First lady Michelle Obama said an initiative with more than 2,000 companies has helped 125,000 military veterans and spouses find jobs, beating a goal of 100,000 hires set a year ago.
Obama, who spoke today at Naval Station Mayport in the election battleground state of Florida, set a new goal of hiring an additional 250,000 jobless veterans and spouses by the end of 2014.
The White House Joining Forces Program, headed by the first lady and Jill Biden, the vice president’s wife, began an effort a year ago to help private companies hire jobless veterans. Companies such as Bank of America Corp., Xerox Corp., General Electric Co., JPMorgan Chase & Co. and Northrop Grumman Corp. agreed to step up their hiring of veterans.
“As of today, they have hired or trained 125,000 veterans and military spouses -- 125,000,” Obama said. “And they’ve done it more than a year ahead of schedule. That’s pretty impressive.”
The 125,000 hires include 97,000 veterans and 28,000 spouses, according to Semonti Stephens, an Obama spokeswoman.
The number of jobless veterans has declined by 23 percent over the last year to 752,000 in July, down from 975,000 a year earlier, according to the U.S. Bureau of Labor Statistics.
The jobless rate among veterans fell to 6.9 percent last month, down from 8.6 percent in July 2011 and less than the 8.3 percent national unemployment rate.
The improvement masks persistent high unemployment among younger veterans who have served since 2001, many of them in the wars in Iraq and Afghanistan. While their jobless rate is down from 12.4 percent a year ago, it was 8.9 percent last month.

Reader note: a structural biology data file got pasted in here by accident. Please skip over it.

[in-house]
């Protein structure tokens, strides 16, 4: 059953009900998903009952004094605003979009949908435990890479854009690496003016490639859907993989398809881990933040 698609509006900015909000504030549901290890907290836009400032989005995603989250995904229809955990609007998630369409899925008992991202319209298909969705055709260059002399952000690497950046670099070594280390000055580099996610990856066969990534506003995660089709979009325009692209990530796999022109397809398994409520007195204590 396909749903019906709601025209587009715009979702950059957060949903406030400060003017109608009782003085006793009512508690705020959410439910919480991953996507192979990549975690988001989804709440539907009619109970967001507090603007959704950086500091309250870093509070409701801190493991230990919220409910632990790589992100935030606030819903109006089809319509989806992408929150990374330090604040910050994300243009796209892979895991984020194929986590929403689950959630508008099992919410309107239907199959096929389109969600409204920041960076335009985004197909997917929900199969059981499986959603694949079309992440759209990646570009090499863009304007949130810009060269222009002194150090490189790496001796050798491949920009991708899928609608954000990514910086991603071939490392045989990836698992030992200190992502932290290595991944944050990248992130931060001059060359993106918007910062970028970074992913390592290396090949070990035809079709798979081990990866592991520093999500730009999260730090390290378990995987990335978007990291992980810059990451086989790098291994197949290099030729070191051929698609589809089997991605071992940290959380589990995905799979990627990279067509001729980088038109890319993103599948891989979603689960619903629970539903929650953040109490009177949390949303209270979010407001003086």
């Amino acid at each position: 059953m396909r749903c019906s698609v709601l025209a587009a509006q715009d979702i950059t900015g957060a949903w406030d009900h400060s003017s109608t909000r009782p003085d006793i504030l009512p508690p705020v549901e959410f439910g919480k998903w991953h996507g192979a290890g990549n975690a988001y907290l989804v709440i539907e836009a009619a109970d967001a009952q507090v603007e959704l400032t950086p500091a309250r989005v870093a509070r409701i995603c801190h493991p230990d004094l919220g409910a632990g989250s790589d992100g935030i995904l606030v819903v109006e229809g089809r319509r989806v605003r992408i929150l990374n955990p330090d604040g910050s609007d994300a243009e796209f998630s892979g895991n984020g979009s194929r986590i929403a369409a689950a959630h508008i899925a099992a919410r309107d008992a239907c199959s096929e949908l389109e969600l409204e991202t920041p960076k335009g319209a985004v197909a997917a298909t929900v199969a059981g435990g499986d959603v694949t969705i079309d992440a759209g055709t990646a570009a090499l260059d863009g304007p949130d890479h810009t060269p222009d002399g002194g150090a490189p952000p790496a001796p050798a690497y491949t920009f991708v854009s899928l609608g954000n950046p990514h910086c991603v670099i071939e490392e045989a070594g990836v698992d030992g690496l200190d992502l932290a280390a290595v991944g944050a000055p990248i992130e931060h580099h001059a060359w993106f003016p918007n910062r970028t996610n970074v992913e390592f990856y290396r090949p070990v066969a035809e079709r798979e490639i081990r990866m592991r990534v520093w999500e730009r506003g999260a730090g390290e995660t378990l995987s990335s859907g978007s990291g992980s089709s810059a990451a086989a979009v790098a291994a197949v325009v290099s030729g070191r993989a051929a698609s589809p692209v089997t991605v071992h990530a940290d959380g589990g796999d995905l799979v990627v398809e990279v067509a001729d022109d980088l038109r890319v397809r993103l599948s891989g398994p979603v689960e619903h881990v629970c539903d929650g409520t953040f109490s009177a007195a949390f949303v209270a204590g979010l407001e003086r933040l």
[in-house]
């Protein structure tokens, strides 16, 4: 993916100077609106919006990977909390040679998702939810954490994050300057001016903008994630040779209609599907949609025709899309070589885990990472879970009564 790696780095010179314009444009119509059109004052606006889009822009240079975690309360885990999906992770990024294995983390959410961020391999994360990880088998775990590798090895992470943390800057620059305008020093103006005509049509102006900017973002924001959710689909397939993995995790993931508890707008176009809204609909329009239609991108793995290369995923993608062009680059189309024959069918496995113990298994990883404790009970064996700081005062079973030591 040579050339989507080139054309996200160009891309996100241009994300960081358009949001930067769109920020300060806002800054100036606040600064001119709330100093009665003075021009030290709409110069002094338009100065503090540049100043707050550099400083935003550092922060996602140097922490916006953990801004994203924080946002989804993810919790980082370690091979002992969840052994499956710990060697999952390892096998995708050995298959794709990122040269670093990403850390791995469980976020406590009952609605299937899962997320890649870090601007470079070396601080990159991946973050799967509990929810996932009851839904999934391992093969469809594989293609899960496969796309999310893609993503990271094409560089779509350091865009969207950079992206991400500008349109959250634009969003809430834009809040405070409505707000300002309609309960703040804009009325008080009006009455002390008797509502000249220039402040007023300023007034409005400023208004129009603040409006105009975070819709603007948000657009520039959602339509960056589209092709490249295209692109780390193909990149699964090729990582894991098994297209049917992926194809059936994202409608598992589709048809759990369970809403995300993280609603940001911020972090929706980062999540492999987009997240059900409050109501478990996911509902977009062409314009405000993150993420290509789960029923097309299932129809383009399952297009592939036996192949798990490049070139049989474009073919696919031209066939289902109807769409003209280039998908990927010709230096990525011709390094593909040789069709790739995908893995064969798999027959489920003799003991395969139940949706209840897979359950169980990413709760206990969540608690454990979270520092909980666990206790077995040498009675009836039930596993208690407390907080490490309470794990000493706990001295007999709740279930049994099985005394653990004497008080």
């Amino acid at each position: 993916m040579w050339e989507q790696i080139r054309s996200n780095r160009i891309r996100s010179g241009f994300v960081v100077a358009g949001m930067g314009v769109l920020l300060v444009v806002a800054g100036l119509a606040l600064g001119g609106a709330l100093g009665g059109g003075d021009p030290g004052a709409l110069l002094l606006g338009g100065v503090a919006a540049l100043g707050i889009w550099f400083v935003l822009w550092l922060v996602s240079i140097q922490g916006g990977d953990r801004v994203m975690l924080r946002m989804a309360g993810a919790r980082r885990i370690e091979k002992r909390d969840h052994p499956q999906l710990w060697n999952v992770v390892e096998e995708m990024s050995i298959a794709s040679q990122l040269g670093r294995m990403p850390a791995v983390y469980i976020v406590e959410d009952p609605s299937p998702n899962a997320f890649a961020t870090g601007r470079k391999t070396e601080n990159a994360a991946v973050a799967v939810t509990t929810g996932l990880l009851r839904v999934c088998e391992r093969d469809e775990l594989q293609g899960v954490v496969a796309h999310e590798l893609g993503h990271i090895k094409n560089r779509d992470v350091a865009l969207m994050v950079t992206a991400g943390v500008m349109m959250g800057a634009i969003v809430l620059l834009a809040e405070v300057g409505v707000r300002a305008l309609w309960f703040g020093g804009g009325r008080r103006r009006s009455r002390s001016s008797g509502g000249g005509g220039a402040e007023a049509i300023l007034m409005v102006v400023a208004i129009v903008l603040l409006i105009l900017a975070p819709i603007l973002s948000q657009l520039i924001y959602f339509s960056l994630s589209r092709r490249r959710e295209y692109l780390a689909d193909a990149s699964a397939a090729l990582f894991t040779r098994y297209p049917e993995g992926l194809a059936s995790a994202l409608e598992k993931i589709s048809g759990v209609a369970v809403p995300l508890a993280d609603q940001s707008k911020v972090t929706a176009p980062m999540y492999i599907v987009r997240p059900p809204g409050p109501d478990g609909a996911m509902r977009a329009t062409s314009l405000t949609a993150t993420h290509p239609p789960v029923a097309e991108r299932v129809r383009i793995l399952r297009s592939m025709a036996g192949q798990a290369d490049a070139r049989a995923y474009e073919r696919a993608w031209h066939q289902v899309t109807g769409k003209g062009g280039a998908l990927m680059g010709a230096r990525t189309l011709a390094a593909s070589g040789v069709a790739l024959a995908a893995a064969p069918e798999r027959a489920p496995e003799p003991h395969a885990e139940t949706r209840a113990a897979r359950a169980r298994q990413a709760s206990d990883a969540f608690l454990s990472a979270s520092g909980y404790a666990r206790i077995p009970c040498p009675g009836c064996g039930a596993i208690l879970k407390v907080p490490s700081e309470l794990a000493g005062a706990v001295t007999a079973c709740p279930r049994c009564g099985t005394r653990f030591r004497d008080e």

‘Far From Finished’
Iraq and Afghanistan Veterans of America, a New York-based veterans support group, said more efforts like the first lady’s initiative are needed.
“America’s work on this urgent issue is far from finished,” Paul Rieckhoff, the group’s founder and executive director, said in a statement. “Over the next few years, more than a million veterans will leave the military in an uncertain economy, and we need a deep commitment from the public and private sectors to prepare for the surge.”
A parallel effort to hire veterans by the U.S. Chamber of Commerce, which has held hundreds of job fairs, has found work for 10,400 veterans and spouses, with a goal of hiring 500,000 veterans and spouses by the end of 2014, said Bryan Goettel, a spokesman for the chamber’s Hiring Our Heroes program.
“We’re just getting started,” Obama said. “And we’re not going to stop until all of our veterans know that when they hit that job market, their skills will be rewarded.”